Facebook Staff Demand Policy Changes on India Hate Speech

Some Facebook staff members have taken issue with posts shared by Ankhi Das, Facebook’s public-policy director for India, South & Central Asia.

Photo: adnan abidi/Reuters

Facebook FB -0.57% employees are pressing the company’s leadership to review its handling of hate speech in India, saying the company has tolerated toxic content by prominent political figures and failed to enforce its policies evenhandedly.

In a letter sent by members of the social-media giant’s internal group for Muslim employees, called [email protected], staffers from India, the U.S. and Middle East said Facebook needed to make its policy-enforcement process for high-profile users more transparent and less susceptible to political influence.

The letter, which was viewed by The Wall Street Journal, follows a Journal article last week that detailed what current and former Facebook employees said was a pattern of favoritism in India toward the country’s ruling Hindu nationalist Bharatiya Janata Party and Hindu hard-liners. Facebook’s public-policy head in India, Ankhi Das, opposed internal moves to apply hate-speech rules to a BJP politician and at least three other Hindu nationalist individuals and groups for violating its standards, the Journal reported.

“Many of us also believe our organizational structure combining content policy and government affairs under the same umbrella is fundamentally flawed,” said the letter, which was addressed to “FB Leadership.” The employees asked for a review of why, although some material from the politician had been removed, he remains on the platform. Facebook earlier deleted some of the politician’s postings after the Journal asked about them.

“There was also no acknowledgment that we might have made mistakes in allowing such content to remain on the platform,” the letter said. “This is deeply saddening and can be viewed as indicating a lack of empathy for the Muslim experience at best and a tacit condoning of this behavior at worst.”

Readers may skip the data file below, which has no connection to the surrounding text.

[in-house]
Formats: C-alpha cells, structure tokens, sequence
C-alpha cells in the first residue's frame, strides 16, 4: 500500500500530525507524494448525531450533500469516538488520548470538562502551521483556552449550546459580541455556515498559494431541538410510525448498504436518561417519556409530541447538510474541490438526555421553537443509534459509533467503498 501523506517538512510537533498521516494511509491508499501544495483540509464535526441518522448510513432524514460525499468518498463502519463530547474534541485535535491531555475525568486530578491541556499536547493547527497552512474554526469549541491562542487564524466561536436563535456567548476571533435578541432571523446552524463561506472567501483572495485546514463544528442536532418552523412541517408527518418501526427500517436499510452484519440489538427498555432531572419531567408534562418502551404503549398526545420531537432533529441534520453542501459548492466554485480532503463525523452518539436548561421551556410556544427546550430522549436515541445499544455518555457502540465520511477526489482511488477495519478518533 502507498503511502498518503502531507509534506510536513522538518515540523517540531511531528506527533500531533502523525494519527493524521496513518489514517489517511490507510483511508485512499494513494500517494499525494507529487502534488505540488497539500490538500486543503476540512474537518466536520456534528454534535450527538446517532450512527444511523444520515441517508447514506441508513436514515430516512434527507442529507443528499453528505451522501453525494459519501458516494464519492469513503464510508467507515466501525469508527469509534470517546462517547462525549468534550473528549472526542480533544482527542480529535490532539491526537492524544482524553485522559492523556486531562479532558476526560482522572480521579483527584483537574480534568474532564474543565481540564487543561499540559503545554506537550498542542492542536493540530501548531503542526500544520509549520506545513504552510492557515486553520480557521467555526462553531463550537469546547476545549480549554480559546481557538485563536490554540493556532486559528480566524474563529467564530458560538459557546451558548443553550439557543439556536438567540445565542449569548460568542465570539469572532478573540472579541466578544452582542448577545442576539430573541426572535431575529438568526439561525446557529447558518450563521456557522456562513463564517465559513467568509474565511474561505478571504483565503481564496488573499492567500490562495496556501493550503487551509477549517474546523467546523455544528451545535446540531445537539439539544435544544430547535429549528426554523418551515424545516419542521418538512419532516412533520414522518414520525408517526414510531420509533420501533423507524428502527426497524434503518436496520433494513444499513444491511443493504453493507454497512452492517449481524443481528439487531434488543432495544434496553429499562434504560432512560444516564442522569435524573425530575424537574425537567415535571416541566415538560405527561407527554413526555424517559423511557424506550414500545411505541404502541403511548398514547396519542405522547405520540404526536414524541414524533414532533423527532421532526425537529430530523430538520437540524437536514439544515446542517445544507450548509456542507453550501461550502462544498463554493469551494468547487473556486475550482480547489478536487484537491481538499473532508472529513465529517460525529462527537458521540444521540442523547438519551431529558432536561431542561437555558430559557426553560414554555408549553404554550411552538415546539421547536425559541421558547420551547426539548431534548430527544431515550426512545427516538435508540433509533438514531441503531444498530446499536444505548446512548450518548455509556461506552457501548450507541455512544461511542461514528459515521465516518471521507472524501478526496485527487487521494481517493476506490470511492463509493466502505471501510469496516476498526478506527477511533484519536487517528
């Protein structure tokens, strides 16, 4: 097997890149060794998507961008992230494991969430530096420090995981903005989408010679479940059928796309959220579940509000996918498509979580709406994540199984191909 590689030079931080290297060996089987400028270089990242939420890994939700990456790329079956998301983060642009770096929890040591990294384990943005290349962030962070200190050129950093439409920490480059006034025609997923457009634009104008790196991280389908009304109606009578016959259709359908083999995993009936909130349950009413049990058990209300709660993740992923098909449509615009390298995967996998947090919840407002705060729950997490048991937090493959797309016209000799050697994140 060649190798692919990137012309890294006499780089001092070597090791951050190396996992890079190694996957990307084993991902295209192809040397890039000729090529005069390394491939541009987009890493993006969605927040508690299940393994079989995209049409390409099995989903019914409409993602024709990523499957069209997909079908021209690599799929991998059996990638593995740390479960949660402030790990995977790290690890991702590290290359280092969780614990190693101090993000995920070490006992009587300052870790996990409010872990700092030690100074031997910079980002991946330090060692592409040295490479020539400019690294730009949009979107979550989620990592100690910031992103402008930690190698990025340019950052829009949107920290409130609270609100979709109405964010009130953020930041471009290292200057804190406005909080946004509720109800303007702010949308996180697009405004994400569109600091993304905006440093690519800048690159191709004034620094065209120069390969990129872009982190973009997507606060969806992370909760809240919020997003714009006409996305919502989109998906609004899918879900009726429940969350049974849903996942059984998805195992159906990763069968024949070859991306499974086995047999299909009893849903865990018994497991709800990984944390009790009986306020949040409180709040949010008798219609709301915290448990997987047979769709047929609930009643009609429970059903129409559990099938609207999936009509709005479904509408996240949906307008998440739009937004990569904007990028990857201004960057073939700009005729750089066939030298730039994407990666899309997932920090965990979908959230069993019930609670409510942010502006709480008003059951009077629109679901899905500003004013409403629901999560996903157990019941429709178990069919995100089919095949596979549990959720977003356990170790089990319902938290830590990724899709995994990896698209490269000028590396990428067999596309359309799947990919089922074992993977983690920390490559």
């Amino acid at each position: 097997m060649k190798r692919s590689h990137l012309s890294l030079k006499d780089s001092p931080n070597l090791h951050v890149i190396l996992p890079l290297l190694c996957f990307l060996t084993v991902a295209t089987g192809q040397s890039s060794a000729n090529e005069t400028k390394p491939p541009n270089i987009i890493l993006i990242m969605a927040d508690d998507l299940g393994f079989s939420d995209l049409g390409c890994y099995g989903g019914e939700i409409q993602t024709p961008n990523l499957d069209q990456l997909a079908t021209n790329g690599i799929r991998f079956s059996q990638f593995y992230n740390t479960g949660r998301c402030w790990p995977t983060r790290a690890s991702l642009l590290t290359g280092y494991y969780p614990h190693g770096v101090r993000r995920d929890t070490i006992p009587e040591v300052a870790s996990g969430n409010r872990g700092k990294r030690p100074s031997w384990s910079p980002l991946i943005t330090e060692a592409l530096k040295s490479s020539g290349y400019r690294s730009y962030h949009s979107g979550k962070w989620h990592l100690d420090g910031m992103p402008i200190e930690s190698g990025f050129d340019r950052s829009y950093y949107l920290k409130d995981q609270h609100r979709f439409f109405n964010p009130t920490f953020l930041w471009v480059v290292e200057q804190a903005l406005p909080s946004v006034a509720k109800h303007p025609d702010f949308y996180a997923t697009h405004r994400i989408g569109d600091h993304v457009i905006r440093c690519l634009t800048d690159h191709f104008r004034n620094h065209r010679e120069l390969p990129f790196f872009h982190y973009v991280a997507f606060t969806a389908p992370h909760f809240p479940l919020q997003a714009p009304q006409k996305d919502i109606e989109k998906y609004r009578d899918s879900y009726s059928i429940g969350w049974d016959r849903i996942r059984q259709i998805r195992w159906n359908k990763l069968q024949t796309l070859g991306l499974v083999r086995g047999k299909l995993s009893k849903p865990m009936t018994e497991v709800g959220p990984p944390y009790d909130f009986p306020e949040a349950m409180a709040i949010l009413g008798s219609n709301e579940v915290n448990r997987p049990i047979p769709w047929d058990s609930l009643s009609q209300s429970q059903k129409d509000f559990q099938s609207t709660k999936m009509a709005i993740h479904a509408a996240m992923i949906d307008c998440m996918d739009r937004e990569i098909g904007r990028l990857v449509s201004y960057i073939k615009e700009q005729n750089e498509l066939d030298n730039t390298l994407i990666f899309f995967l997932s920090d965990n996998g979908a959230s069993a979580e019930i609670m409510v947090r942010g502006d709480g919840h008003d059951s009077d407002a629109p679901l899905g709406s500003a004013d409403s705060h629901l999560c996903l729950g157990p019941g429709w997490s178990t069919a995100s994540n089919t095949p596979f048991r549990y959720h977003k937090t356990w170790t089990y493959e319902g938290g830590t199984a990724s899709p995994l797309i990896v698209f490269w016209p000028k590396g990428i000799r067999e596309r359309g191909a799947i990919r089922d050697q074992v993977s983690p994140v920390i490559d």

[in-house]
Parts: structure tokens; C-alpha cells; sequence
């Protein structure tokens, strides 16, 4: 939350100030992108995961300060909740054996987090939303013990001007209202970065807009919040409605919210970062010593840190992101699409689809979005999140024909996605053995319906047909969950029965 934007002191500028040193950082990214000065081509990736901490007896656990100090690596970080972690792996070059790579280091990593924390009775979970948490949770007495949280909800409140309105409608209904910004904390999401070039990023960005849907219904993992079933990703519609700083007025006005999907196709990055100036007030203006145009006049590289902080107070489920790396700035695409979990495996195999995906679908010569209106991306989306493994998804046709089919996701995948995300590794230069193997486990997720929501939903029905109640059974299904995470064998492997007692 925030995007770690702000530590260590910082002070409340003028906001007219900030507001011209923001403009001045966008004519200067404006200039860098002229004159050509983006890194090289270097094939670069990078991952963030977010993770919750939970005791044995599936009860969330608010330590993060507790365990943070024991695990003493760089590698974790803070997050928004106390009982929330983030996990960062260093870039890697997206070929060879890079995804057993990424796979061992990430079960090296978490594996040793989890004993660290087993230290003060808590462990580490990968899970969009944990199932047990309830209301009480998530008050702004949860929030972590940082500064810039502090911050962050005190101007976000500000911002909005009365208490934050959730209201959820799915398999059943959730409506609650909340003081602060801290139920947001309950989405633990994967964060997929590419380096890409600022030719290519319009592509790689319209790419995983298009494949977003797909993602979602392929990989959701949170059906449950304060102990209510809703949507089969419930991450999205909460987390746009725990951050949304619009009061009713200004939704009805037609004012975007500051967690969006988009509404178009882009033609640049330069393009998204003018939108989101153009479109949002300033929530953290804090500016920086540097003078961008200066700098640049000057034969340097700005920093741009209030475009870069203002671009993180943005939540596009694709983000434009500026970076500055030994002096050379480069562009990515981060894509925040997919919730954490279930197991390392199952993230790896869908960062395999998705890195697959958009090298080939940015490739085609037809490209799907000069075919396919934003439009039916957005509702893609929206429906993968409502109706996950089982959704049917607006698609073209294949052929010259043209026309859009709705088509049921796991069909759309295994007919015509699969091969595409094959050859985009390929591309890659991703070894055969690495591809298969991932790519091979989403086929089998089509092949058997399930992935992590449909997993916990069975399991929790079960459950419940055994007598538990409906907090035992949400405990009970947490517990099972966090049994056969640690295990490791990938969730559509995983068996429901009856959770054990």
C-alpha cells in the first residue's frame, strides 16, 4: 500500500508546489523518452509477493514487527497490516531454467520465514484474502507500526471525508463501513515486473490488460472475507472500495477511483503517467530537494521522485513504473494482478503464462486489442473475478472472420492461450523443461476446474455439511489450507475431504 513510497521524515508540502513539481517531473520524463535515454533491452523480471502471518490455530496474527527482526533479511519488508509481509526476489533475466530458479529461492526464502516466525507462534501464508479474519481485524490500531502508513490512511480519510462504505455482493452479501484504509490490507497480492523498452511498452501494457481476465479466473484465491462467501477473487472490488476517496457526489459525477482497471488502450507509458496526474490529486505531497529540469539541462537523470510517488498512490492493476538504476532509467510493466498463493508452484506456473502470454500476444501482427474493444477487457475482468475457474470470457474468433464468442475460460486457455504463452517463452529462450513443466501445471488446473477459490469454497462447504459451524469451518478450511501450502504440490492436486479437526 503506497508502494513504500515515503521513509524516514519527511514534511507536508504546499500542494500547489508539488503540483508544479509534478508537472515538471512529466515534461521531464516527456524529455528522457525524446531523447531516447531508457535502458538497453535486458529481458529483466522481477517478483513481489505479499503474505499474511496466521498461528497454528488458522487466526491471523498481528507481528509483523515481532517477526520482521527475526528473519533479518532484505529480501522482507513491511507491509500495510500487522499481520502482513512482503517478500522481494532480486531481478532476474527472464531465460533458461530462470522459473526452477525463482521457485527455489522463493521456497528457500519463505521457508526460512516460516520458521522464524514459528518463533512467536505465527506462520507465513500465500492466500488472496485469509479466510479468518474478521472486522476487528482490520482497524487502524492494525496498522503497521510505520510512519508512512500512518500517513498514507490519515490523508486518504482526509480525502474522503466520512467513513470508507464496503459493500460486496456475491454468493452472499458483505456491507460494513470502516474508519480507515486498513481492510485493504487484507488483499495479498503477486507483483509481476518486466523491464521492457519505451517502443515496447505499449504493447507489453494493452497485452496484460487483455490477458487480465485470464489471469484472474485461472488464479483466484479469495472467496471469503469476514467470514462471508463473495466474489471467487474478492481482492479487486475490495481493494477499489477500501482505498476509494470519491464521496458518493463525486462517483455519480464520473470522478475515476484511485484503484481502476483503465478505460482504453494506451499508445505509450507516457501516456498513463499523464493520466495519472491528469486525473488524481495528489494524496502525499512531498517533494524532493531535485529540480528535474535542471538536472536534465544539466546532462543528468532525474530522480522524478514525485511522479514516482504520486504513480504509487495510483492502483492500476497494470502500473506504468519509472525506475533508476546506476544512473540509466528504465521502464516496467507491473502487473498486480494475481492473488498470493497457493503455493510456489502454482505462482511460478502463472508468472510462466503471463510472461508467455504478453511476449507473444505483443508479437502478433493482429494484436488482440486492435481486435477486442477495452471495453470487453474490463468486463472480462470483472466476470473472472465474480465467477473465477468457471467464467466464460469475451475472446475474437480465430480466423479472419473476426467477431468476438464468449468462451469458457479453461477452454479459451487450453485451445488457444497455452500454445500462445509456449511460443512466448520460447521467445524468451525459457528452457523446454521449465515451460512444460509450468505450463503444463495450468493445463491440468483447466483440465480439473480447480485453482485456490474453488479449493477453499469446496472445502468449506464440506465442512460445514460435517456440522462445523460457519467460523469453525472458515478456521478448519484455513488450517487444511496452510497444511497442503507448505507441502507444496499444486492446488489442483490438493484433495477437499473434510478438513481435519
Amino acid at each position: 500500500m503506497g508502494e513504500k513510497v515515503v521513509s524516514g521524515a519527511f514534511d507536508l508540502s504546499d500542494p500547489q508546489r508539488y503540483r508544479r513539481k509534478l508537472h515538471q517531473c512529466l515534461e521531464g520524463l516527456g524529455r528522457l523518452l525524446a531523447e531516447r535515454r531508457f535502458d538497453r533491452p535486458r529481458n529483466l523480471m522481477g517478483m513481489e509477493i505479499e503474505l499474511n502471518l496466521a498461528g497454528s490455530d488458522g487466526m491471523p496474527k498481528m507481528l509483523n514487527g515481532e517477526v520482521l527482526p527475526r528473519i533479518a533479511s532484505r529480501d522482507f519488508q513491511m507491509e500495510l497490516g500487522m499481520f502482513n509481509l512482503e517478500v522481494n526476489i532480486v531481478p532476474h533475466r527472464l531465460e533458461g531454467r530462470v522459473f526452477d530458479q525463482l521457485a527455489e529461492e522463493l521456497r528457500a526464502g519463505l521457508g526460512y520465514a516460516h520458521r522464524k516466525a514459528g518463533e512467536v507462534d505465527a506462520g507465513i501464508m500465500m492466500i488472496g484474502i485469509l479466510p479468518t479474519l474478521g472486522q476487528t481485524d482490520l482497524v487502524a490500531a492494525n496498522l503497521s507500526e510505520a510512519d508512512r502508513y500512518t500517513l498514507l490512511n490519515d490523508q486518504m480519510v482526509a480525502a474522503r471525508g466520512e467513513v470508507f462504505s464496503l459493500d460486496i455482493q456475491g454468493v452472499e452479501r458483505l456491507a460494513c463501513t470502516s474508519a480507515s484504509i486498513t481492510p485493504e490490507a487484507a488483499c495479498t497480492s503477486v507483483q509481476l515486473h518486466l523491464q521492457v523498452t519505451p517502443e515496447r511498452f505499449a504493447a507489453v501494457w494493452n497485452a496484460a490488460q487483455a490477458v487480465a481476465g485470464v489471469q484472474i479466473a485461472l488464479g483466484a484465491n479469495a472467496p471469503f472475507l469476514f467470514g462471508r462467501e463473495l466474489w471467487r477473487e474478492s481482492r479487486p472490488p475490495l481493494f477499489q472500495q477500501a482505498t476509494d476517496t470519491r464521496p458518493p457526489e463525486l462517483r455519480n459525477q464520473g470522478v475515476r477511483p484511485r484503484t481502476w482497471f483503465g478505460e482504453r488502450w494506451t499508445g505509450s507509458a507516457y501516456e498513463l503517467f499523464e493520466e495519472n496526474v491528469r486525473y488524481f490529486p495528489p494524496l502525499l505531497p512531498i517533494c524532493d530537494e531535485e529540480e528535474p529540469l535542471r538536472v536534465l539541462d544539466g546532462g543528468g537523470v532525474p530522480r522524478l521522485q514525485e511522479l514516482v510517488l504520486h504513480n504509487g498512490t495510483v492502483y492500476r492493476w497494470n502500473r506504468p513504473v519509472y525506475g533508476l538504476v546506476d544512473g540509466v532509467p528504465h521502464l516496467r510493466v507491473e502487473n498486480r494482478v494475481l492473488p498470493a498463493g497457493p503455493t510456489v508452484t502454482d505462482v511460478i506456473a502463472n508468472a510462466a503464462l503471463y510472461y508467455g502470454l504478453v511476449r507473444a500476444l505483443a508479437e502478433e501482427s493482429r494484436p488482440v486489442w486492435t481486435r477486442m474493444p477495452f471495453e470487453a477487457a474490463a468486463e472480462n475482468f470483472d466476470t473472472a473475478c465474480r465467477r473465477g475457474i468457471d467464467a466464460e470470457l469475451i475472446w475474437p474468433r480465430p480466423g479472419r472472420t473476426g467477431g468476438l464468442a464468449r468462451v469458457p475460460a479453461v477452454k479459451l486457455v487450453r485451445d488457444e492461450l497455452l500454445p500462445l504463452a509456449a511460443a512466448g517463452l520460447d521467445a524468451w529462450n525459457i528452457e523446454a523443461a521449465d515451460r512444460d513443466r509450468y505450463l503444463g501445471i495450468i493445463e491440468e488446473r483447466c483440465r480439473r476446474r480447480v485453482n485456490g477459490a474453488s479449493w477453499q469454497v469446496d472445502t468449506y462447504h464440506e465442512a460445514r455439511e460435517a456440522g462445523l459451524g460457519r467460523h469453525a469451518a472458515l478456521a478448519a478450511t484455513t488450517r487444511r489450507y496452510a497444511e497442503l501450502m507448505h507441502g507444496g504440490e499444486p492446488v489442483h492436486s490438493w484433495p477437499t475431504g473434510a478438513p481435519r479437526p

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Separately, earlier this year Facebook removed a video posted by a former BJP lawmaker in which he told police that if they didn’t clear protesters demonstrating against a citizenship bill that excludes Muslims, his supporters would do so by force.

Facebook last week acknowledged that Ms. Das raised concerns about political fallout from banning Hindu nationalist figures over hate speech and incitements to violence against Muslims, but said its decisions didn’t depend solely on her and that her team made valuable contributions to the process. India is the company’s biggest market by users.

“This letter is a prime example of the type of open culture we value at Facebook,” a company spokesman said in a statement Thursday. “Leaders at Facebook appreciate the honest, candid feedback they receive. We stand against anti-Muslim hate and bigotry and welcome the opportunity to continue the conversation on these issues.”

Chief Operating Officer Sheryl Sandberg briefly affirmed the company’s stance against bigotry in an employee meeting on Thursday, but didn’t address specific employee-submitted questions about the letter and related subjects, according to employee accounts and screenshots of written questions viewed by the Journal.